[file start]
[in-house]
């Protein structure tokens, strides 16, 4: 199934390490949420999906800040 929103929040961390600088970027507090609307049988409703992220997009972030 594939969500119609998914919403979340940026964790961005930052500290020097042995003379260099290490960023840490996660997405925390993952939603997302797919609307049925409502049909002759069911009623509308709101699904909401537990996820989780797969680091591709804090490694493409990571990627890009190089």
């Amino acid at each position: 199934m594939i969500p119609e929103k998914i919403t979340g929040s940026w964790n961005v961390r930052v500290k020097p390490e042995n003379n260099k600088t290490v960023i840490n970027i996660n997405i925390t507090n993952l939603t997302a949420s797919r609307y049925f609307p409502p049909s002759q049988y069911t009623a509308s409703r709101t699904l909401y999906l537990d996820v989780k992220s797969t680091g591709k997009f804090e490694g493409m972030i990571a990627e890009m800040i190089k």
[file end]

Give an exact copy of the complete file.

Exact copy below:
[in-house]
């Protein structure tokens, strides 16, 4: 199934390490949420999906800040 929103929040961390600088970027507090609307049988409703992220997009972030 594939969500119609998914919403979340940026964790961005930052500290020097042995003379260099290490960023840490996660997405925390993952939603997302797919609307049925409502049909002759069911009623509308709101699904909401537990996820989780797969680091591709804090490694493409990571990627890009190089």
């Amino acid at each position: 199934m594939i969500p119609e929103k998914i919403t979340g929040s940026w964790n961005v961390r930052v500290k020097p390490e042995n003379n260099k600088t290490v960023i840490n970027i996660n997405i925390t507090n993952l939603t997302a949420s797919r609307y049925f609307p409502p049909s002759q049988y069911t009623a509308s409703r709101t699904l909401y999906l537990d996820v989780k992220s797969t680091g591709k997009f804090e490694g493409m972030i990571a990627e890009m800040i190089k």